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Baton Rouge tri-weekly gazette & comet. [volume] (Baton Rouge, La.) 1865-18??, July 13, 1865, Morning, Image 2

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l%tte & Comet
Tuesdays, Thursdays, Saturdays.
„ „ T . I
T hk suvntaob Q uestion .—Just as we
g» t«, pre»» «av8 tlw N. <>. Evening Tune., |
of the l Ith, we recnive »ud hasten to lay !
r A r»« koi kjk:
before our readers tlie aildreas of the Uni
▼nrsal HutTrago Comittlttee, of wliioh Th<w.
J. fHurant iS Président, to Uovernor Wells,
urging him to take such action a-» will per
mit the colored people of the State to ex
ercise the elective franchise. We also
print the reply of the Executive. The
subject discussed in these docnmnnts ha*
been, we think very unnecessarily, forced
upou the consideration of the public, but
froto the importance which all Americans
must attach to the safeguards placed by
jealous laws about the ballot-box, we can
not escape its discussion, nor avoid the
agitation which that discussion will pro
duce. We are of opinion that the demand
of Mr. Durant and his associates is neither
just nor needed. It is needless, for all
such measures as this should have their
origin with the peoplo, and not with aself
delegated few, and the people of Louisiana
are not yet prepared for the measure. It
is unjust, as it wholly disregards the pre
ference and the sacred rights of the citi
zens of the State.
The Executive enunciates his views well
and clearly, and, we candidly believe, will
meet with an approving response from the
great mass of loyal Louisianiaus.
We reproduce elsewhere from the col
umns of the Timet, the address and reply
above referred to, and coucur with our
ootetnporary in the reasonable views to
which he has given utterance in his com
M ammoth D rv D ock C ompany.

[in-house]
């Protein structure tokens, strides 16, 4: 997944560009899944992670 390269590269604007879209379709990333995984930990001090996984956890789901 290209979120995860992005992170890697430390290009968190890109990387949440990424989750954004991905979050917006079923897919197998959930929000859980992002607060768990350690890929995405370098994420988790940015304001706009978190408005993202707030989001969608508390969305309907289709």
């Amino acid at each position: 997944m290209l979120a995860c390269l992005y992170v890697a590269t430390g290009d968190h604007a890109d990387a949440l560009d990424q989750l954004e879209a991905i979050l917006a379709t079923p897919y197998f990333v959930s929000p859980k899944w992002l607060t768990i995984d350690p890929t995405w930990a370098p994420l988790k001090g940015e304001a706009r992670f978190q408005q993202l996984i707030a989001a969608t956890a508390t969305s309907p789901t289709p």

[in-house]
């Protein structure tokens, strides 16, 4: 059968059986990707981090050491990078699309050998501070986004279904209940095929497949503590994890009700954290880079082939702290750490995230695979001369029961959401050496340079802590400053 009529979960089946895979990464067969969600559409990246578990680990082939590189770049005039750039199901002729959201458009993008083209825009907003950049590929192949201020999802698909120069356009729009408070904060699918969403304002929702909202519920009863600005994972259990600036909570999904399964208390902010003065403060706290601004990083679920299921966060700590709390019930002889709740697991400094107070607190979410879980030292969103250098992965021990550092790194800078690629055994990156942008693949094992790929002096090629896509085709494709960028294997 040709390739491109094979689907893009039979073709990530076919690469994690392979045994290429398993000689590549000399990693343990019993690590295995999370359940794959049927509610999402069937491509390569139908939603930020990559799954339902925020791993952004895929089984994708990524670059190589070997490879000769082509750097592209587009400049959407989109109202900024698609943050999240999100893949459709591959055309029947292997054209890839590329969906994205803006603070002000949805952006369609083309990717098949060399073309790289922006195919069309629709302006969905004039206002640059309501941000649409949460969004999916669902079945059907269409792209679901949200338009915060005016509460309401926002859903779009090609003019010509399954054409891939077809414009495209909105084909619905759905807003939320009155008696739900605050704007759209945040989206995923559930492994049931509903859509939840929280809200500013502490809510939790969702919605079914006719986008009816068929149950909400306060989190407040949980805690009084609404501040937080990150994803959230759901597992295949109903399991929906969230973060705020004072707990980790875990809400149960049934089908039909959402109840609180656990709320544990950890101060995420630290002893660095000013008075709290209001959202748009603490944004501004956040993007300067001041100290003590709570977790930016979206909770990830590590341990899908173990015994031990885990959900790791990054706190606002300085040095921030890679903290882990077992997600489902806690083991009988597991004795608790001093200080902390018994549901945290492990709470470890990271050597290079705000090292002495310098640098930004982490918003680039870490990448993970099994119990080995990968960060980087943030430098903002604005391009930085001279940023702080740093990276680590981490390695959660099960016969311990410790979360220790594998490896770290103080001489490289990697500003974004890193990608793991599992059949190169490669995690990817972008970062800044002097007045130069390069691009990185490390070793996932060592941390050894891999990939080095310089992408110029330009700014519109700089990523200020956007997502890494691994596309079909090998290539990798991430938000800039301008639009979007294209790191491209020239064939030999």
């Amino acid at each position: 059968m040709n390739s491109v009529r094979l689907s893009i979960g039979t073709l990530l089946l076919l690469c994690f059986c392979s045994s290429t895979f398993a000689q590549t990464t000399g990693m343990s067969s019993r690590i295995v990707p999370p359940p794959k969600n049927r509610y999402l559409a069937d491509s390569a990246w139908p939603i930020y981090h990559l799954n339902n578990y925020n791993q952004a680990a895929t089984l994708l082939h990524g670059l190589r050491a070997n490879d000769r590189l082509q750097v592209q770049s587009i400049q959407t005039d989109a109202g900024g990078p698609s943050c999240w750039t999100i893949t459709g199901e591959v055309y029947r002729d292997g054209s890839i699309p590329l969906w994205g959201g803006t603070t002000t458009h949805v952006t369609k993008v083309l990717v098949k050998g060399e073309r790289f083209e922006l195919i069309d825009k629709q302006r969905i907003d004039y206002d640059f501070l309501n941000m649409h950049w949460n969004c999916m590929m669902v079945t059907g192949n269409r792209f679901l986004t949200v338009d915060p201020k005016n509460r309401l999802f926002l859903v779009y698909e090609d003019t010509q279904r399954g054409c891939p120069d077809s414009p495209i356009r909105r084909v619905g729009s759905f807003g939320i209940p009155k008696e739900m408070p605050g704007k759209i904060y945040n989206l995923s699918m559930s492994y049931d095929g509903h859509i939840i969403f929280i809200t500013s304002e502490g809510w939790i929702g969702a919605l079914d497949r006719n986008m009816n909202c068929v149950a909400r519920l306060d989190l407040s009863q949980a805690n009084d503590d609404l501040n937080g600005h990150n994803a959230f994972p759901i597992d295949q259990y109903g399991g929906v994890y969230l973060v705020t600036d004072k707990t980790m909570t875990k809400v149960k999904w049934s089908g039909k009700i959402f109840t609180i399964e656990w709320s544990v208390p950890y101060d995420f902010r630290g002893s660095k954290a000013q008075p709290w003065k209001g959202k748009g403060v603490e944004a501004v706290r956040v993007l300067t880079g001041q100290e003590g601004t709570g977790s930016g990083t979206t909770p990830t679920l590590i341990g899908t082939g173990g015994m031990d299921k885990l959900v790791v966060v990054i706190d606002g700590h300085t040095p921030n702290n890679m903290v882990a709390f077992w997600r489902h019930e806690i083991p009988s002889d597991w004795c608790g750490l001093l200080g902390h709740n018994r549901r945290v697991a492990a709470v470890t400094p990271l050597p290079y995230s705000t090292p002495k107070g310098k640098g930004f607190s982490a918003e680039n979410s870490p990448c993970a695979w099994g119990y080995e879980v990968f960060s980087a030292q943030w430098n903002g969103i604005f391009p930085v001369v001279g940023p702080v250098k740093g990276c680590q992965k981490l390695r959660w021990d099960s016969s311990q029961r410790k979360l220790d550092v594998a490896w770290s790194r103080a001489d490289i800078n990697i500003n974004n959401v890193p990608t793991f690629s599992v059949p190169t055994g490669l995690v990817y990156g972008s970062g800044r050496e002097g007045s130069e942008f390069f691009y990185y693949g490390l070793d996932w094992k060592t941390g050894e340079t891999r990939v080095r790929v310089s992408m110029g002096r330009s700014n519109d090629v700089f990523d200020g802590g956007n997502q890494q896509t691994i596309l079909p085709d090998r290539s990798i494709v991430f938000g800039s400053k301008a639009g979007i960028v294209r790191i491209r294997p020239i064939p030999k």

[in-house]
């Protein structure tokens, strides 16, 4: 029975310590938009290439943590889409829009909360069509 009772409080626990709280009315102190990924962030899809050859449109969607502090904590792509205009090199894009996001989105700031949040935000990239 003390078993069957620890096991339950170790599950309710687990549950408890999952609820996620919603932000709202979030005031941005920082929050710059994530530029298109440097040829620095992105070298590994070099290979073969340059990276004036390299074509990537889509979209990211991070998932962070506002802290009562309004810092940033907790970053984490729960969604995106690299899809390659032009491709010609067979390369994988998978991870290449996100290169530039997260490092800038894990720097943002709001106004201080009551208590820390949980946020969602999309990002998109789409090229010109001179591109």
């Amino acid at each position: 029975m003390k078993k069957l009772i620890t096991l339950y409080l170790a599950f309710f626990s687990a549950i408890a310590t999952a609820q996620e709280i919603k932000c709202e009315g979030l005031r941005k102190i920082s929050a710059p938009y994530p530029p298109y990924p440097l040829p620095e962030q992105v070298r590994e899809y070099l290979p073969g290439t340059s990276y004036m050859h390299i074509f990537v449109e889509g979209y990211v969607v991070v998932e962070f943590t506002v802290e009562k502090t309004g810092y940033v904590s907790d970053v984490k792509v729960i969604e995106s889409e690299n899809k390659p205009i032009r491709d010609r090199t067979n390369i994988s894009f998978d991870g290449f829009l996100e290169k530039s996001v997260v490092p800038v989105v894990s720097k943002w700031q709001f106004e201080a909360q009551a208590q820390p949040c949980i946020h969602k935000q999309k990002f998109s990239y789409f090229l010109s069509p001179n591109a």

YVe learn with much pleasure of the
arrival in this port of a large dry
dock, for the docking of ships and
steamboats of the largest size, which
has been constructed at great ex
pense at Çauiielton, Ind. This dock
wan towed to the city by two steam
boats, at an expense of $10,0Q0.
The constructor of this dock was
Mr. John Kireg, of Indiana, the su
perintendent Capt. Henry Streck.
It WaR built under the advice of Vic«
Admiral Farragut and other naval
officers, by J. It. Irwin, John Mc
I jwui , H- Jilakesley, T. Foley, T. (i.
Mackey, Spencer Field and Henry
Streck. The twelve-inch centrifu
gal pumps will be used on this dock.
The largest vessel can be docked in
this dock in thirty minutes. Such a
dock as this has been one of the
greatest needs of our city, and its ar
rival will give great satisfaction to
all persons interested in our com
merce. It is iu the bands and under
the management of old and wp II -
ä known citizens, who, we are per
suaded, will give satisfaction to all
petwns who may bestow their pat
ronage on their dock.— New Orleans
"No North.no South, no East, no West;
but otie common country.— Henry CUty.
k may at first seem strange that
n people who but yesterday, as it
were, engaged in a struggle to dis
rupt the Union, should so soon unite
in pipans to its praise. But the South,
having fought a gallaut fight in which
»die was overcome by influences be
youd her control, instead of growing
moros«, and retiring from the contest
like a coward to bewail Iiis loss of
courage, she, conscious of having
acted welt her part, bows with be
owning submission, and assumes, in
truth, that to which she is entitled
by virtue of her relationship—full
membership in the sisterhood of
.States. In this there is no loss of
honor, nor any humiliation, since de
feat in a manly contest leaves no stain
.upon the escutcheon of the vaiHjuish
«d. 'Tis true, victory has its re
wards, and defeat hath its punish
TBents, but these do not affect per
sonal integrity
The South failing in the establish
m out 4>f a separate government, her
people appreciate the importance^
availing tilmselves of the benefits
and blessings of that Government
from which they sought to dissever
Iheinselves.— AtUivUc (Go.) Jour